My concern right now is the crying baby on this plane. If it does not stop, I may go insane, and though I don’t hold on to my sanity too tightly, since it hangs by a thread most of the time anyways, I don’t really care to go insane when I’m trapped on a plane. Why does the crying baby bother me so much? For one thing, it’s loud. It makes it hard to concentrate. It brings me abruptly to the surface, jarring me out of whatever thought or feeling I was having. But is that such a bad thing? The crying baby is what is happening right now, and my reaction to it can, if I let it, if I become aware of it without resistance, teach me something about myself.

But if I try to listen to it without resistance, in the hope that it will teach me something about myself, I will learn only that I am still ignorant. I cannot try not to resist. I resist instinctively. Something in me hardens, as if protecting myself against the sound. It is not a reaction I have much control over. I can’t not do it. But what does any of this have to do with Jeffers and Carmel Point and turning to the rocks and sea to learn how to live?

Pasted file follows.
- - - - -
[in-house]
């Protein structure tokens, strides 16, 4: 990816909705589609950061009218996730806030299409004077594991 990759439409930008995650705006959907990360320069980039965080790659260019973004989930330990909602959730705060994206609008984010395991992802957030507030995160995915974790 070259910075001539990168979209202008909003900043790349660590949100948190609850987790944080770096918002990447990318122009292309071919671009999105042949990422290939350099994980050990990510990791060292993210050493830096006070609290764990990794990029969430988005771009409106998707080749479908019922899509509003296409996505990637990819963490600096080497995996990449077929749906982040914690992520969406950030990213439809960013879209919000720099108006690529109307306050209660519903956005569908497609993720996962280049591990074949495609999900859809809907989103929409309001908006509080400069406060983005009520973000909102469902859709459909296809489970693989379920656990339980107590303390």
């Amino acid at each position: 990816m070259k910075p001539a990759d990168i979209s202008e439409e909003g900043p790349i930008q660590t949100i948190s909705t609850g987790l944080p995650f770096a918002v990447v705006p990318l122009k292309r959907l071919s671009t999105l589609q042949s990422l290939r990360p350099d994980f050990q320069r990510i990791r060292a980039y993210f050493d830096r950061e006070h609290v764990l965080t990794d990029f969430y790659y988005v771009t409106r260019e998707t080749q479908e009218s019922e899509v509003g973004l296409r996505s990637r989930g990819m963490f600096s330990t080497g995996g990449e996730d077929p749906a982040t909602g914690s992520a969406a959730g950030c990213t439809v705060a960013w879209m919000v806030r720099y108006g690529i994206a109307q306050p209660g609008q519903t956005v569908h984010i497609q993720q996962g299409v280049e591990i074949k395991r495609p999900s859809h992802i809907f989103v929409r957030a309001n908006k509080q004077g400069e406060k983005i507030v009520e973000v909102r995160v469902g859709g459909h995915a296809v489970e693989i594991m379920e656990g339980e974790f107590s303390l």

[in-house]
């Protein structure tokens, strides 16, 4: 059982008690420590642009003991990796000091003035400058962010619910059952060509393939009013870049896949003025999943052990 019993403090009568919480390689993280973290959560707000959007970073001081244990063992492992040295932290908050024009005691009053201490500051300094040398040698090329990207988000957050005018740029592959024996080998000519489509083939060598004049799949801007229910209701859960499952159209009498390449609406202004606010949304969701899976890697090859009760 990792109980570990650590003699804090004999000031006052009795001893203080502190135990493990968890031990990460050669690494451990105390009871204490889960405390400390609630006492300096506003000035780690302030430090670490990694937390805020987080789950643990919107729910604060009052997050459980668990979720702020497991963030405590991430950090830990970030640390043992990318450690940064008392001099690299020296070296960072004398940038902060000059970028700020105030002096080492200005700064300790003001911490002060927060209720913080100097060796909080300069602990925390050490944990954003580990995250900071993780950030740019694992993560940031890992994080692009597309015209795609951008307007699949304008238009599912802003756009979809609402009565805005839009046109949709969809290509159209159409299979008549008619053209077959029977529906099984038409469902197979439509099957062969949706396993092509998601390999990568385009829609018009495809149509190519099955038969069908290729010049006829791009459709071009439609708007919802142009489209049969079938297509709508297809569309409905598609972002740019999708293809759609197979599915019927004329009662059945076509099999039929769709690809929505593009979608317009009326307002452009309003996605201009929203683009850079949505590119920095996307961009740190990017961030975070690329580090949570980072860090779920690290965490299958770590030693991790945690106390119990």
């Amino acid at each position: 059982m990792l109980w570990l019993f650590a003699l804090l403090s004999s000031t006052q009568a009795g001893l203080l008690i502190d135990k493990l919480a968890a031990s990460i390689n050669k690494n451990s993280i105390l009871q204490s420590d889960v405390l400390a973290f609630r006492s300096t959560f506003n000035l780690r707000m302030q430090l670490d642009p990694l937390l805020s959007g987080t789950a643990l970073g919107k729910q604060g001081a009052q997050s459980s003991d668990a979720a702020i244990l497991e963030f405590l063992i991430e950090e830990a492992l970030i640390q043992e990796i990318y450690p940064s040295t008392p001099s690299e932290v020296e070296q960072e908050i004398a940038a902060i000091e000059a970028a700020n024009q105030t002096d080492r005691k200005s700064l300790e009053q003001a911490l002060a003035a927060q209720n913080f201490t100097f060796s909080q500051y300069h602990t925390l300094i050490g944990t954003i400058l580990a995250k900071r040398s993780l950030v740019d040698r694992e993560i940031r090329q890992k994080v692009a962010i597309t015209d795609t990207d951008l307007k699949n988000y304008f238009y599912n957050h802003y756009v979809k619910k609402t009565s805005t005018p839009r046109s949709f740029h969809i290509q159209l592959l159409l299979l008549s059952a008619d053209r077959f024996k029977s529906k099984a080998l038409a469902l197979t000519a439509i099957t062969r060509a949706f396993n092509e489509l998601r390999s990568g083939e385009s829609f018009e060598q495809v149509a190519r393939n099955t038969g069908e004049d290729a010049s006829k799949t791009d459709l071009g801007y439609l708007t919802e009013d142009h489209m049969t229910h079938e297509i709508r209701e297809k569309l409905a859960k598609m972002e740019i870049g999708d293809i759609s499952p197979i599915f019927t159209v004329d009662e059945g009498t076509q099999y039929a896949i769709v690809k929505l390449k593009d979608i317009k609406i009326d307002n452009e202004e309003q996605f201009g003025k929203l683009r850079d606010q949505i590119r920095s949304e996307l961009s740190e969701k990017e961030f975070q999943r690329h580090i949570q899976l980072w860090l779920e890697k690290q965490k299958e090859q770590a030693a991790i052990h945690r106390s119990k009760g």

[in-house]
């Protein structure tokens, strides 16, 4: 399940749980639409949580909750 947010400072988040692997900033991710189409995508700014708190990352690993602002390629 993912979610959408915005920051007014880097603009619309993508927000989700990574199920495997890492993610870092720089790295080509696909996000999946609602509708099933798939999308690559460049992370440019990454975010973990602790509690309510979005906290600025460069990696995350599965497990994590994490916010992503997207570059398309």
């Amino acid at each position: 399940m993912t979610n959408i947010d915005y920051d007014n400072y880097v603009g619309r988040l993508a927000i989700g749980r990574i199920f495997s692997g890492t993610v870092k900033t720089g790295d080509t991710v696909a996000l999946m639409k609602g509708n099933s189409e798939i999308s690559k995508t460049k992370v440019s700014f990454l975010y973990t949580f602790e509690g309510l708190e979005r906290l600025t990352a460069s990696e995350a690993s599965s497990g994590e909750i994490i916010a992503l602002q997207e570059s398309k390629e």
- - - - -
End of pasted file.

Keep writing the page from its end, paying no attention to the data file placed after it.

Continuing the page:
Somehow I must turn and love even the crying baby, the thousands of people in the airport, the insanity of going through security, the tremendous speed of the thing, as if everyone involved is embarrassed at the fact that our trust for each other has diminished to the point that we are forced to implement these measures. It may be that I cannot love what is in front of me unless I look away from it, look out the window to the deserts of the Southwest, the book Desert Solitaire by Edward Abbey in my lap, on my way across the country to what Abbey called the ‘Siberian East. Look away towards that freer world rather than let my eyes be drawn without my soul’s consent towards the screen at the same time my ears are unable to drown out the baby’s cries. But no, I cannot look away or close my ears. I have an obligation to look everything in the eye, whether it repulses me or attracts me or awes me. I must be able to walk through the rough seas of the airport and experience the same inward love, which has all time, as I experience when I look out from Hawk Tower over Carmel Point, at the sea that has all time.